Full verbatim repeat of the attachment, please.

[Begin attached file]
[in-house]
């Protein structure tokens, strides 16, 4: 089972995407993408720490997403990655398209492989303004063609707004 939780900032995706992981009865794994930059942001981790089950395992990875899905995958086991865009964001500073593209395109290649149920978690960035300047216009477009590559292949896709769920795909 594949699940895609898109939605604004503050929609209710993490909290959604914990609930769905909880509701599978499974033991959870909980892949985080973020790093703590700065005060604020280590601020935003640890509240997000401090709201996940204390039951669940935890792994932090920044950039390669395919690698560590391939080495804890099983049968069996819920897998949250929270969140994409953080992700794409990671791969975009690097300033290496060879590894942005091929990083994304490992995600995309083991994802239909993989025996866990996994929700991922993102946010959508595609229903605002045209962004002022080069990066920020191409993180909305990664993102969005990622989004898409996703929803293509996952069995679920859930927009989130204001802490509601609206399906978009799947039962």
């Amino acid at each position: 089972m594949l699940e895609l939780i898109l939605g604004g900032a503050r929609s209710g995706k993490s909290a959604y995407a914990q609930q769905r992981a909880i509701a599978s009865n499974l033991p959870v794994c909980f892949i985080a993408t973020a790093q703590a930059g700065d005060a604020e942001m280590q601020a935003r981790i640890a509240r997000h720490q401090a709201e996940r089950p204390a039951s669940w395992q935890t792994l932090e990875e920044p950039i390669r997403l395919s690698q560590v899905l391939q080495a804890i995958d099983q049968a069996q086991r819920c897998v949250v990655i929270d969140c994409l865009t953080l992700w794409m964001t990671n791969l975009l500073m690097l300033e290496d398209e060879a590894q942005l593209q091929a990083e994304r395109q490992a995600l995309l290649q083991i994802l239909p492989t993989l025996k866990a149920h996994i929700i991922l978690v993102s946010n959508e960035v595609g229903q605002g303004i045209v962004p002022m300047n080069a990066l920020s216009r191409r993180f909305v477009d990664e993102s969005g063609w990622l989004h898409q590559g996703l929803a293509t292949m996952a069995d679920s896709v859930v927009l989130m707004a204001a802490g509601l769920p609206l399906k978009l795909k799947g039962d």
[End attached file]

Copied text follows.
[in-house]
């Protein structure tokens, strides 16, 4: 089972995407993408720490997403990655398209492989303004063609707004 939780900032995706992981009865794994930059942001981790089950395992990875899905995958086991865009964001500073593209395109290649149920978690960035300047216009477009590559292949896709769920795909 594949699940895609898109939605604004503050929609209710993490909290959604914990609930769905909880509701599978499974033991959870909980892949985080973020790093703590700065005060604020280590601020935003640890509240997000401090709201996940204390039951669940935890792994932090920044950039390669395919690698560590391939080495804890099983049968069996819920897998949250929270969140994409953080992700794409990671791969975009690097300033290496060879590894942005091929990083994304490992995600995309083991994802239909993989025996866990996994929700991922993102946010959508595609229903605002045209962004002022080069990066920020191409993180909305990664993102969005990622989004898409996703929803293509996952069995679920859930927009989130204001802490509601609206399906978009799947039962």
């Amino acid at each position: 089972m594949l699940e895609l939780i898109l939605g604004g900032a503050r929609s209710g995706k993490s909290a959604y995407a914990q609930q769905r992981a909880i509701a599978s009865n499974l033991p959870v794994c909980f892949i985080a993408t973020a790093q703590a930059g700065d005060a604020e942001m280590q601020a935003r981790i640890a509240r997000h720490q401090a709201e996940r089950p204390a039951s669940w395992q935890t792994l932090e990875e920044p950039i390669r997403l395919s690698q560590v899905l391939q080495a804890i995958d099983q049968a069996q086991r819920c897998v949250v990655i929270d969140c994409l865009t953080l992700w794409m964001t990671n791969l975009l500073m690097l300033e290496d398209e060879a590894q942005l593209q091929a990083e994304r395109q490992a995600l995309l290649q083991i994802l239909p492989t993989l025996k866990a149920h996994i929700i991922l978690v993102s946010n959508e960035v595609g229903q605002g303004i045209v962004p002022m300047n080069a990066l920020s216009r191409r993180f909305v477009d990664e993102s969005g063609w990622l989004h898409q590559g996703l929803a293509t292949m996952a069995d679920s896709v859930v927009l989130m707004a204001a802490g509601l769920p609206l399906k978009l795909k799947g039962d």